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Presented by the UCLA Film & Television Archive and the Hugh M. Hefner Classic American Film Program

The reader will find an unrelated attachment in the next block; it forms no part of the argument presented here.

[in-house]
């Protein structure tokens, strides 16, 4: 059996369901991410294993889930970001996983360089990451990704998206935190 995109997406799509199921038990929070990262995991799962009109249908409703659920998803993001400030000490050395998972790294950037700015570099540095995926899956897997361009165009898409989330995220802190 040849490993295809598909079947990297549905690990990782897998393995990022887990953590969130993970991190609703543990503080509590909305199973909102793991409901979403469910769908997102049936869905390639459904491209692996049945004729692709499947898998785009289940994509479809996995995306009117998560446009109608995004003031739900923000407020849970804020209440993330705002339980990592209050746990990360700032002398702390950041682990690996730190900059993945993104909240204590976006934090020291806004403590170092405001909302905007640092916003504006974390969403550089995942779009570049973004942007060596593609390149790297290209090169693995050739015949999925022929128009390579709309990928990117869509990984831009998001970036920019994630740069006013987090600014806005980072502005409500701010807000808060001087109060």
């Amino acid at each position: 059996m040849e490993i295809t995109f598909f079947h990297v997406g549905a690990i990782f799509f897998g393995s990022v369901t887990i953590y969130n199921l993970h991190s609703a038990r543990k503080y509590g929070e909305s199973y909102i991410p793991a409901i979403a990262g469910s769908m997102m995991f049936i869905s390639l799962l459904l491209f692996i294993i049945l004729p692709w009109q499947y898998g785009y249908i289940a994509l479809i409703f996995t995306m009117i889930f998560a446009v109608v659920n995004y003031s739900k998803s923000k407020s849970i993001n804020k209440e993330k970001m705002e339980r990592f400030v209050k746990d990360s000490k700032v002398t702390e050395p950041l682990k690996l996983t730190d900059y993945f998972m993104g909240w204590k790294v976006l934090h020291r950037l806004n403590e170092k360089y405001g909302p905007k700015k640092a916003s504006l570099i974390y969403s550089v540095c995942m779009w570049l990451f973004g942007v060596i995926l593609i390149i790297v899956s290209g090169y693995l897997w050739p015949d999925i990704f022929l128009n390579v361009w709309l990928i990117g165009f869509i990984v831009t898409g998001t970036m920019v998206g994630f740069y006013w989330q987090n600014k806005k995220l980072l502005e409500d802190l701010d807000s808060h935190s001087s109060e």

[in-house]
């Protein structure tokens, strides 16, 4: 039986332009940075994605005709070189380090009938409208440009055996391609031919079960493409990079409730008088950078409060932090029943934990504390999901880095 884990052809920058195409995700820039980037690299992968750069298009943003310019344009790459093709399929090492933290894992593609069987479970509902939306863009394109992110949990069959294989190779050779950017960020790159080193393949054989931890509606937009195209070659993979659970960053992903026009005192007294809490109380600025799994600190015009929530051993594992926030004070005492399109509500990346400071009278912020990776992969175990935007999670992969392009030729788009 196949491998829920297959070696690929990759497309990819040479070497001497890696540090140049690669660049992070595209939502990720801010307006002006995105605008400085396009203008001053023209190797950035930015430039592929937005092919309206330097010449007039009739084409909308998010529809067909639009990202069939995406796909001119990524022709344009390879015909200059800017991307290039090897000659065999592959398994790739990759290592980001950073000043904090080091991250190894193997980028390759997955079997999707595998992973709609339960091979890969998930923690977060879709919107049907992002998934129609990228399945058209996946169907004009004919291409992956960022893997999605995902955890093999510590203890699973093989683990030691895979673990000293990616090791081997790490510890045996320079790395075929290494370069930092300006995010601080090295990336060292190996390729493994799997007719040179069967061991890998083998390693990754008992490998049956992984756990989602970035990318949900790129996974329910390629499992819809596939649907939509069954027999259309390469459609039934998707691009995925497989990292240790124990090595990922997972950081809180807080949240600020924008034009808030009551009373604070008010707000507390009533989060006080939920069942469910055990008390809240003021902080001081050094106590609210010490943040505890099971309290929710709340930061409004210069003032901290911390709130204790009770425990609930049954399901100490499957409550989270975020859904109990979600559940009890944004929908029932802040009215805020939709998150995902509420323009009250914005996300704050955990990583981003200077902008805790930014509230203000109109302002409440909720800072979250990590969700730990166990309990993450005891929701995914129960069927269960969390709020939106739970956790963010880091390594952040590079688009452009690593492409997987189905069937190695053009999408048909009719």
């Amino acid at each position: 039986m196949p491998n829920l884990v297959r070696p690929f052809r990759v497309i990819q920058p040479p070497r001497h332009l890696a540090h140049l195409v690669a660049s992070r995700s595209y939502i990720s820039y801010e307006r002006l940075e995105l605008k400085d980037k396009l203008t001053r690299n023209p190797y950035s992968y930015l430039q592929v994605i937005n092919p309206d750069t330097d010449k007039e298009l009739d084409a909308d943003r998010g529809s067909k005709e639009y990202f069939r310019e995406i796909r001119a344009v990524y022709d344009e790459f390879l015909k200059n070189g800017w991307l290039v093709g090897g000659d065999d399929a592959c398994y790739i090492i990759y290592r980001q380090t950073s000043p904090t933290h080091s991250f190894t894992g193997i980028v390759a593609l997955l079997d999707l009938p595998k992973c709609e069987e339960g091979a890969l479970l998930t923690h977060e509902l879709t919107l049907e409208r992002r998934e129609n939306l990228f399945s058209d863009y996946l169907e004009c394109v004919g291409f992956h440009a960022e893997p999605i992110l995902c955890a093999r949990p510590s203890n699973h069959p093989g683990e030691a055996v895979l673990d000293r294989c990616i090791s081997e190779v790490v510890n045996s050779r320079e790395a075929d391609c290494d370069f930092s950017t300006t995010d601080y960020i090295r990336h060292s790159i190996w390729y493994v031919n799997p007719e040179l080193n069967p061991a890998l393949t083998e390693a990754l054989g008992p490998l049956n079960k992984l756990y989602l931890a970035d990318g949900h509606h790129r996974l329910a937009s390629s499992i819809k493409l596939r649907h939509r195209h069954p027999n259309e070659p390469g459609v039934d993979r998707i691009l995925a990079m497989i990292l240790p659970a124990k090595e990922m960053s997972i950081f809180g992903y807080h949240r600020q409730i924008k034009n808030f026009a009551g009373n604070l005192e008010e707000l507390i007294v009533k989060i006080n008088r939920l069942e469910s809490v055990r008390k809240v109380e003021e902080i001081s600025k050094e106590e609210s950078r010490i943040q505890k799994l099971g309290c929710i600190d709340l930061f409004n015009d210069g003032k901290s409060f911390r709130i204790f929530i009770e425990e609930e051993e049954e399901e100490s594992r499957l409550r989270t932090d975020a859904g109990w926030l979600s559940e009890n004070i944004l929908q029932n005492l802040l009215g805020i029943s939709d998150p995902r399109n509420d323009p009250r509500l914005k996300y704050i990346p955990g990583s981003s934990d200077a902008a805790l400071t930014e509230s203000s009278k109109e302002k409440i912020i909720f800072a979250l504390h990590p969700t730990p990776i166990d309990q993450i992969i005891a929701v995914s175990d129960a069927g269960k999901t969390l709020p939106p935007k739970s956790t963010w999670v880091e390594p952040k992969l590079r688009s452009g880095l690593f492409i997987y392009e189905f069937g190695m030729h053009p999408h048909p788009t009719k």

Greta Garbo, born Greta Gustafsson, came from rough-hewn, Swedish working class roots but by the mid-1920s had become the quintessential star of the classical Hollywood cinema. As an artist, her influence on her times and ours remains incalculable. One early attempt was made by Vogue in a 1931 photo spread headlined “Then came Garbo…” in which the magazine argued that comparing early and then recent photos of Marlene Dietrich, Tallulah Bankhead, Joan Crawford and Katharine Hepburn revealed these stars’ “pre-Nordic innocence” and their “ensuing metamorphoses” in Garbo’s wake. Garbo biographer John Bainbridge described the difference as the abandonment of an inviting style of beauty in favor of more “languorous and instructable” expressions, “as if they were brooding over some abiding sorrow.” Garbo, in other words, forced a shift from an outward directed look to one that suggested a complex but ultimately unknowable inner life. The most modern of mediums, in short, didn’t become modern until she arrived. It’s no wonder, then, she made the transition from silent to sound film without missing a beat, her incomparable contralto — “a low-key Swedish foghorn,” Anita Loos quipped — only adding to her mystery and allure. So, too, did her beguiling androgyny, on screen and off, along with rumors and revelations of her romantic relationships with men and women throughout her life. Though she guarded her private life with legendary zeal, her image is indelibly stamped in our dreams. The Archive is pleased to celebrate this essential icon and artist with this survey of works spanning her entire career.

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